Advent of Europeans in India UPSC: Chronological Order, Arrival of Europeans

By BYJU'S Exam Prep

Updated on: November 14th, 2023

The Advent of Europeans in India is the beginning of modern India’s history. Following Vasco da Gama’s 1498 discovery of a new maritime route to India via the Cape of Good Hope, trade increased, and numerous commercial enterprises arrived in India to set up trading hubs. The arrival of Europeans in India also marked the political rivalry between different groups as, with time, to safeguard their interests, Europeans started interfering in and dominating Indian politics.

The Dutch, English, French, Danish, and other modern European superpowers gradually built economic ties with the Indian Subcontinent. You will learn about the Advent of the European in India UPSC notes from this article, which will help you prepare for the IAS exam.

Advent of Europeans in India

Many locations in the Indian subcontinent were key trading centres during the ancient and medieval periods. Trade between India and European countries flourished even before the British established their formal rule in India. The Oxus Valley, Egypt, and Syria served as the routes for overland trade between India and Europe. Europe’s land and waterways were extensively explored throughout the 15th century.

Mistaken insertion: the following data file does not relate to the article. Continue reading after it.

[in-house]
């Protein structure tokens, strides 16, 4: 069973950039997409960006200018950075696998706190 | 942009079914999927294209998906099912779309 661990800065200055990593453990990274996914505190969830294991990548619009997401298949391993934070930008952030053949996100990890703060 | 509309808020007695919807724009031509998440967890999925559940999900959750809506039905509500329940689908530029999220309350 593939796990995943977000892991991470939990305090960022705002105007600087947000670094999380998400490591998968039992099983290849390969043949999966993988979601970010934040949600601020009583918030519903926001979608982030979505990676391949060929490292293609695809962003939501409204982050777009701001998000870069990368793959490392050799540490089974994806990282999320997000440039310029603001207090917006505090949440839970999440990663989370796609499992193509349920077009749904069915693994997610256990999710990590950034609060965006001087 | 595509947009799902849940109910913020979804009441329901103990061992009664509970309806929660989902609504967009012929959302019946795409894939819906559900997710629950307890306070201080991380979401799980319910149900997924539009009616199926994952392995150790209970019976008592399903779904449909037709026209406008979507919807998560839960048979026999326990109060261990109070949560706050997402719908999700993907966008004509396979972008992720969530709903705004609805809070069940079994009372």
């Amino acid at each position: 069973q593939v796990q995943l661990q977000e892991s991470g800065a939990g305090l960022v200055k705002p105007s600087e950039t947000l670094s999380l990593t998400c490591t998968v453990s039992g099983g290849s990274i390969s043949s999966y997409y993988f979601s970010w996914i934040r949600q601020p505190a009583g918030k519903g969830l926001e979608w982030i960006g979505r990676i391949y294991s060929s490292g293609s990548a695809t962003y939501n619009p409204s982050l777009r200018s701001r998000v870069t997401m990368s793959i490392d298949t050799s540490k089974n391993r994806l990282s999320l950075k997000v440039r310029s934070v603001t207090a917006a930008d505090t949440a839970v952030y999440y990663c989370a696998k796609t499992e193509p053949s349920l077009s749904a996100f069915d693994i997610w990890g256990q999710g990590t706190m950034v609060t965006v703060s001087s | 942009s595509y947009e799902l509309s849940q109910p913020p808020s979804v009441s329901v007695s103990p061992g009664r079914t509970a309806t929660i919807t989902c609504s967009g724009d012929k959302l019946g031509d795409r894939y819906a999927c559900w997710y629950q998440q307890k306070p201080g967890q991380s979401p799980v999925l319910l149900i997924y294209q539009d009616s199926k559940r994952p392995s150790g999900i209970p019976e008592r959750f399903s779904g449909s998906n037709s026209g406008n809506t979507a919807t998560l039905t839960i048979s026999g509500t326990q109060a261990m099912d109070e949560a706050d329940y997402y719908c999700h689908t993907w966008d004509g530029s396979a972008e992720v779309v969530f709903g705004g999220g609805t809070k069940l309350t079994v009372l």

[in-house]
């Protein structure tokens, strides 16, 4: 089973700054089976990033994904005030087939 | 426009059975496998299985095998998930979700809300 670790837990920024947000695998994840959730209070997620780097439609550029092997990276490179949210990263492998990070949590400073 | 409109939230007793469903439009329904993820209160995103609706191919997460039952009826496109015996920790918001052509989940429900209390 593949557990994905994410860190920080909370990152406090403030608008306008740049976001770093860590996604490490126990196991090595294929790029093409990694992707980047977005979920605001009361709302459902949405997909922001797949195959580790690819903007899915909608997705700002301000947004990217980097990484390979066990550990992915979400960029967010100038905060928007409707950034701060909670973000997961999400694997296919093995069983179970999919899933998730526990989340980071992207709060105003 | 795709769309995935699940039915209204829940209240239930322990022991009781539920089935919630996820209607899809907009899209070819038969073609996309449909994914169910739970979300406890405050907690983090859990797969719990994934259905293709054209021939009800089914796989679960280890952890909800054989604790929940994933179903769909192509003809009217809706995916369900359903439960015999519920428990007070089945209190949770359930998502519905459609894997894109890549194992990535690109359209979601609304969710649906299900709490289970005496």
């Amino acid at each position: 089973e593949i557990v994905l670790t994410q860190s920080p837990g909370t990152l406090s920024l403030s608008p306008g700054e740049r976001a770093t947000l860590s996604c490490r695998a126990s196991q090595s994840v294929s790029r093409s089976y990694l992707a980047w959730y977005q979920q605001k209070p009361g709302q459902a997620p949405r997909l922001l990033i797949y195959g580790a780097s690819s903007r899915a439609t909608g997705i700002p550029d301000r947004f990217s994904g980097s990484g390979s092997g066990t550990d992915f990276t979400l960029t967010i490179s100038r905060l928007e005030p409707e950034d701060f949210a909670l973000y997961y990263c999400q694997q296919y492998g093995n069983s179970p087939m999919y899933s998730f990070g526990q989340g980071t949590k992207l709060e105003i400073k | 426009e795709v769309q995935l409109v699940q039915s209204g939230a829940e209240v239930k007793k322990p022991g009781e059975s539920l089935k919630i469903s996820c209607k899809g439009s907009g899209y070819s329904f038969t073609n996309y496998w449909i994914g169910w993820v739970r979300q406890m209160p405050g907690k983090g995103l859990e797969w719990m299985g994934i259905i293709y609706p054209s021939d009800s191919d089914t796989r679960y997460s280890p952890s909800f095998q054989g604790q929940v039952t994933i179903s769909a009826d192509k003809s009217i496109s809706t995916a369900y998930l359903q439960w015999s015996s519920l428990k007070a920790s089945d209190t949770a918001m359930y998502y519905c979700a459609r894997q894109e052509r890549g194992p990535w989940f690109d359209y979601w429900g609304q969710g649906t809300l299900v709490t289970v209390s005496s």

Advent of European in India UPSC Notes PDF

Christopher Columbus, an Italian explorer, founded America in 1492, while Vasco da Gama, a Portuguese explorer, found a new maritime route connecting Europe and India in 1498. Following this discovery, numerous European trading firms moved to India and set up shop. The Europeans visited India in stages.

The Portuguese were the first Europeans to arrive in India as traders, followed by the British, Dutch, Danes, and French, all of whom later formulated plans to rule India politically.

Advent of Europeans in India – New Routes

Due to the high demand for these European commodities, the goods from India had to go via numerous countries and hands. These imported items were then subject to tolls and charges imposed by Middle Eastern and North African rulers. Therefore, European trading companies sought to build their business hubs within India to increase earnings and sailed there directly, leading to the arrival of European companies in India.

However, maritime trade had many challenges, including piracy and natural disasters. When Arabs conquered these nations in the seventh century, the ancient trade routes through Egypt and the Persian Gulf through Syria were cut off. As a result, trade with India was monopolized, and goods from India were shipped to marketplaces in the Levant.

Additionally, the overland route was shut when the Turks took Constantinople in 1453. Venetian and Genoese businesspeople gained control of the trade between Europe and Asia. They refused to share it with the rising nation-states of Western Europe, particularly Spain and Portugal.

Advent of Europeans in India Chronological Order

As of 1498, the following is the timeline of the advent of the Europeans in India:

Event Year Place
Arrival of the Portuguese 1498 Calicut, Kerala
Arrival of the British 1600 Gujarat
Arrival of the Dutch 1602 Masulipatnam, Andhra Pradesh
Arrival of the Danes 1616 Tamil Nadu
Arrival of the French 1664 Pondicherry
Commencement of Formal British 1757

Advent of Europeans in India: Arrival of Portuguese